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Itadaki Smash

Platform(s): Nintendo Switch, PC
Genre: Action
Publisher: SelectaVision
Developer: Main Loop Games
Release Date: July 23, 2022

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Switch Review - 'Itadaki Smash'

by Cody Medellin on Sept. 20, 2022 @ 12:00 a.m. PDT

Itadaki Smash is a beat-'em-up game that pays tribute to the classics of the genre.

The beat-'em-up renaissance continues this year on the Switch, and from this summer alone, genre fans already have plenty to sink their teeth into. Among the riches are retro compilations like Teenage Mutant Ninja Turtles: The Cowabunga Collection, remakes like River City Ransom: Three Kingdoms, new titles like Final Vendetta, and hyped-up licensed ones like Teenage Mutant Ninja Turtles: Shredder's Revenge. Just about all of these have delivered on their promises and ensured that genre fans will be kept busy. Then there's Itadaki Smash, a title that seems promising but is disappointing all around.

The story starts off with you and your friends running a restaurant, and you all happen to be skilled warriors who trade in yokai fighting skills for cooking. The city's big food corporation, which is run by yokai, doesn't take kindly to this, so it unleashes its food-related demons into the world, steals your grandmother's recipes, and also transforms you and your friends into yokai. With the desire to change back, the group goes after the yokai in hopes of also getting those sacred recipes back.


The premise is silly enough that you expect this to be a humor-filled romp, but the game is anything but humorous. Get through some of the odd grammatical errors, and you'll see that the dialogue breaks the fourth wall enough times that the jokes become stale. The characters range from very unlikeable to barely tolerable, while the actual attempts at jokes fall flat. Those who crave any sort of narrative will find this to be a painful experience.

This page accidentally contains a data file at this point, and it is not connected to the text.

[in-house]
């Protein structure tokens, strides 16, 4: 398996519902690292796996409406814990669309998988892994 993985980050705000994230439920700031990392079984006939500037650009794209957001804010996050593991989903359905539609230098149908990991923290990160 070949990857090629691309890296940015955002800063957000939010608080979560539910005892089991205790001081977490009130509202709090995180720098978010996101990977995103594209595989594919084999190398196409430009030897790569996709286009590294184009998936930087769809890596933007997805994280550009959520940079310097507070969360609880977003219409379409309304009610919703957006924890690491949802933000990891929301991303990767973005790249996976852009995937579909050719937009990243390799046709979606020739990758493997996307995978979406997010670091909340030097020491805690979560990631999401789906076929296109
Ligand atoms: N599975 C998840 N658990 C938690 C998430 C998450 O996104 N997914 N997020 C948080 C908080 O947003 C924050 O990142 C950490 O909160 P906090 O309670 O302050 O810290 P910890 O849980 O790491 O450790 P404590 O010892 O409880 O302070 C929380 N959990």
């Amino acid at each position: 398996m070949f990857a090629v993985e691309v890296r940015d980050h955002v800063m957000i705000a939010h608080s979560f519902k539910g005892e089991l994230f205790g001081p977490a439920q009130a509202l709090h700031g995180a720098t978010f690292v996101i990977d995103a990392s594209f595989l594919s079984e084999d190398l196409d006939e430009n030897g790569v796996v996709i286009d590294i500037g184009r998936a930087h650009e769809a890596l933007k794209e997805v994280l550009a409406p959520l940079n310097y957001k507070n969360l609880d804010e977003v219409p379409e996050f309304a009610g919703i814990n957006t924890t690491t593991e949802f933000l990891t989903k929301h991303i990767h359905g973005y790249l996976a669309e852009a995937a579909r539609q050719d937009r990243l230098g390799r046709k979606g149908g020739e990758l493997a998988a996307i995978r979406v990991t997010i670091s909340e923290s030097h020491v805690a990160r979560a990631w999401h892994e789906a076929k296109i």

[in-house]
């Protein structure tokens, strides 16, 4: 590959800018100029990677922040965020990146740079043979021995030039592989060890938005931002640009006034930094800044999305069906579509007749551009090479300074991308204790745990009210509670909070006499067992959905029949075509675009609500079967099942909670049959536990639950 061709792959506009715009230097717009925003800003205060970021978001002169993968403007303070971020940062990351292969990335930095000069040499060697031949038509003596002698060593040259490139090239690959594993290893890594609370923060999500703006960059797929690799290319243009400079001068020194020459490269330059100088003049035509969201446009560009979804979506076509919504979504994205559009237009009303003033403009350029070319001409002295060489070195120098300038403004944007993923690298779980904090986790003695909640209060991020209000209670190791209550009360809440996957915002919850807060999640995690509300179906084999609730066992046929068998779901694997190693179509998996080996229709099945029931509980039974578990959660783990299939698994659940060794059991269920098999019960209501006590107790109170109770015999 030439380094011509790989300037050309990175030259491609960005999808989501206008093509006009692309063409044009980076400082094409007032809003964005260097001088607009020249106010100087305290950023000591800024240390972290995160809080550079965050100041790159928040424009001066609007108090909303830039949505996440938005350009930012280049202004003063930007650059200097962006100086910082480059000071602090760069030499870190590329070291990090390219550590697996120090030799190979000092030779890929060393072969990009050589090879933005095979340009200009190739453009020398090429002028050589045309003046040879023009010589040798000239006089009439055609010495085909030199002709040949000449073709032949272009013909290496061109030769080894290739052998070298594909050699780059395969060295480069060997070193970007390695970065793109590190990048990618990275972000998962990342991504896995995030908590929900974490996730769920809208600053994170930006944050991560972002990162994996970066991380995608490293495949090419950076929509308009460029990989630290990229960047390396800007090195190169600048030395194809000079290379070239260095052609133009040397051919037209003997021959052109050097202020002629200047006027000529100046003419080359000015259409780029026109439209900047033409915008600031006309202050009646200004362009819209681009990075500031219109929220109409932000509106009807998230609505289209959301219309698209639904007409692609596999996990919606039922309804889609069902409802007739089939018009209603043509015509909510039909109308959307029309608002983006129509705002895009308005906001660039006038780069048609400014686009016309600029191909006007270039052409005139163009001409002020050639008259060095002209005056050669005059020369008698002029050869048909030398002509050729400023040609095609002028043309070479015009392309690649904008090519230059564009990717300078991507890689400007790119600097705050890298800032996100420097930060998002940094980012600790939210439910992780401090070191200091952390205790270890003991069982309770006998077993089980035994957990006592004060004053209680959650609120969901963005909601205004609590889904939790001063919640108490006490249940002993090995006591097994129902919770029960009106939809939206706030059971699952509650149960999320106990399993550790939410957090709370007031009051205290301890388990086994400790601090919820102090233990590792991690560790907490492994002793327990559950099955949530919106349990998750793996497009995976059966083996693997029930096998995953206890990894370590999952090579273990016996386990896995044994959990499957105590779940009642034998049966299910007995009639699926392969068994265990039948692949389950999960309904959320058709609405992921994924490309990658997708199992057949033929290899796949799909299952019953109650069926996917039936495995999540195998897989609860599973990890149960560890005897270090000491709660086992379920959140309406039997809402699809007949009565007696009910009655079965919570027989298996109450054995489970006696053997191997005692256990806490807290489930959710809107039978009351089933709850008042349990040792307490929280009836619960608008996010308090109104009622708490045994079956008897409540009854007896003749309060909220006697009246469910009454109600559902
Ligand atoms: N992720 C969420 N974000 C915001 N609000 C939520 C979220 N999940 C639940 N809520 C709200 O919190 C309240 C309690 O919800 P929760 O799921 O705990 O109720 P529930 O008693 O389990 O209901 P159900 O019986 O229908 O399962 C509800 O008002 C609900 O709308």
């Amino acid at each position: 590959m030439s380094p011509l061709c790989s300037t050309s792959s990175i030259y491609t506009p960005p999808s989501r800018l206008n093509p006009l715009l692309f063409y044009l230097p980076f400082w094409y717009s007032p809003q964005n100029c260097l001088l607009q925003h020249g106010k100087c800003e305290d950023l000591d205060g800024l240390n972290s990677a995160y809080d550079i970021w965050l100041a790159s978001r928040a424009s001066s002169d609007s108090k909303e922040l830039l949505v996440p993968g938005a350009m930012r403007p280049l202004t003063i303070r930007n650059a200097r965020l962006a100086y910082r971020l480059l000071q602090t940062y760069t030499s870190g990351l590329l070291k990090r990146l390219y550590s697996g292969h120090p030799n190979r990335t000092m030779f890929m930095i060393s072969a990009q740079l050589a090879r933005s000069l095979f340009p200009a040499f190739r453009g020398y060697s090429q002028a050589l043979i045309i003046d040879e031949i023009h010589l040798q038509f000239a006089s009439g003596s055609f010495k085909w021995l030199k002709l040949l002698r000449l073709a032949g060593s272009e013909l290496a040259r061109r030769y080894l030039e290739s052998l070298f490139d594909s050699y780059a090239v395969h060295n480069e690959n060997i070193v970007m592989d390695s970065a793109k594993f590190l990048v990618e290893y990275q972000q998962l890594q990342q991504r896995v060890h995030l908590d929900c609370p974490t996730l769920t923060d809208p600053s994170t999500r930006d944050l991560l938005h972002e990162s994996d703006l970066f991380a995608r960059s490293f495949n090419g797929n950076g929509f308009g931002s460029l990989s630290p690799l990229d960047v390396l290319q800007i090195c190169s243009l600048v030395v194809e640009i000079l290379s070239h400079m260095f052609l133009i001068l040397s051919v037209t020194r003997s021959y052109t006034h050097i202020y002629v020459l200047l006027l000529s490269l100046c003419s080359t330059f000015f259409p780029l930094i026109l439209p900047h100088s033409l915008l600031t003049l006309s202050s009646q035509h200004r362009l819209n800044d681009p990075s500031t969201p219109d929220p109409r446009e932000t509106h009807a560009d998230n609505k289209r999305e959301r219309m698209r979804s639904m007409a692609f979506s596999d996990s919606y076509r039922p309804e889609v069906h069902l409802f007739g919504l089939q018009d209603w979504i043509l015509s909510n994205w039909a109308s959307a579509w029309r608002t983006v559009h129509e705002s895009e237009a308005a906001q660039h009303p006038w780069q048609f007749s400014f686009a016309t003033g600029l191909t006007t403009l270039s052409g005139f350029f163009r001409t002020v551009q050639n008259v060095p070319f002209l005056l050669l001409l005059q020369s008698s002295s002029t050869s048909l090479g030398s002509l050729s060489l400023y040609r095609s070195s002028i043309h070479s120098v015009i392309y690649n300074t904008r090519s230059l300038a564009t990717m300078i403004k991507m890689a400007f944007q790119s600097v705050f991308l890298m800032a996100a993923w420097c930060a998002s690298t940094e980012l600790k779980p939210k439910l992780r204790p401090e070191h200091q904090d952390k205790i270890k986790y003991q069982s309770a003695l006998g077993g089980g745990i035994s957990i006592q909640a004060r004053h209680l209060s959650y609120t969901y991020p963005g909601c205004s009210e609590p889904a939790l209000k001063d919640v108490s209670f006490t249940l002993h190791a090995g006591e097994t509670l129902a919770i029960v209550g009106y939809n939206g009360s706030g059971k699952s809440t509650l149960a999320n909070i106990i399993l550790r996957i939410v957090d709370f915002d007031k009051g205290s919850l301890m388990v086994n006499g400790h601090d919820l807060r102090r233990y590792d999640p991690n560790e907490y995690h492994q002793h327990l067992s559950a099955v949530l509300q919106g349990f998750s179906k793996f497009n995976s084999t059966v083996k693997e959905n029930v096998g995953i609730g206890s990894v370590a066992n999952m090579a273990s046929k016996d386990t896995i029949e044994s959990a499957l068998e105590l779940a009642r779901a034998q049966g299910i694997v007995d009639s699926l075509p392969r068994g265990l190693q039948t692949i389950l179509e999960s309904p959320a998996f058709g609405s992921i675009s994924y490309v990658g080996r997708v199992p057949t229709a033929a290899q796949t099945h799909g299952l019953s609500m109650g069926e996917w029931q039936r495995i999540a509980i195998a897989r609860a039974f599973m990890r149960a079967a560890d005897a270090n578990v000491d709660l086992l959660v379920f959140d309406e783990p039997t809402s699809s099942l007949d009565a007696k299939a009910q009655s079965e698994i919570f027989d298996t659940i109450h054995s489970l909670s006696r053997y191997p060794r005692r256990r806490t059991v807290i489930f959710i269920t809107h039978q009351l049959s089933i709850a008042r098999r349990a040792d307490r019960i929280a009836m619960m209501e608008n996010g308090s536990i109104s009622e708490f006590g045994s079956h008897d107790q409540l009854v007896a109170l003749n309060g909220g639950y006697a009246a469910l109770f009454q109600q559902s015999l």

The game follows the basic blueprint of any beat-'em-up. You and your friends constantly walk to the right, stopping every once in a while to clear the area of enemies before venturing forth to defeat some more foes until you either reach the end of the stage or meet up with a boss. You have both a light and heavy attack, and you can charge up either to inflict more damage. You can launch enemies into the air for an extra hit, and you can also unleash a special move to deal more damage at the expense of a special meter — or, if you're out of energy, your health. As you progress, you'll get the ability to fill up another meter via combos that allow you to send a giant roll across the stage to damage everything in its path, regain your health, or give yourself a strength boost. You also have a dedicated throw button, which comes in handy when you're near an edge and want to quickly take care of an enemy.

The best part of the combat comes from the fact that you can play with up to four players. The combat and the special moves from landing combos are team-based, so while everyone can contribute to the meter's pool, it also means that anyone can trigger one of the three abilities. It becomes an agreed-upon thing or a source of contention if someone uses up a full meter for something that's not necessary at the time.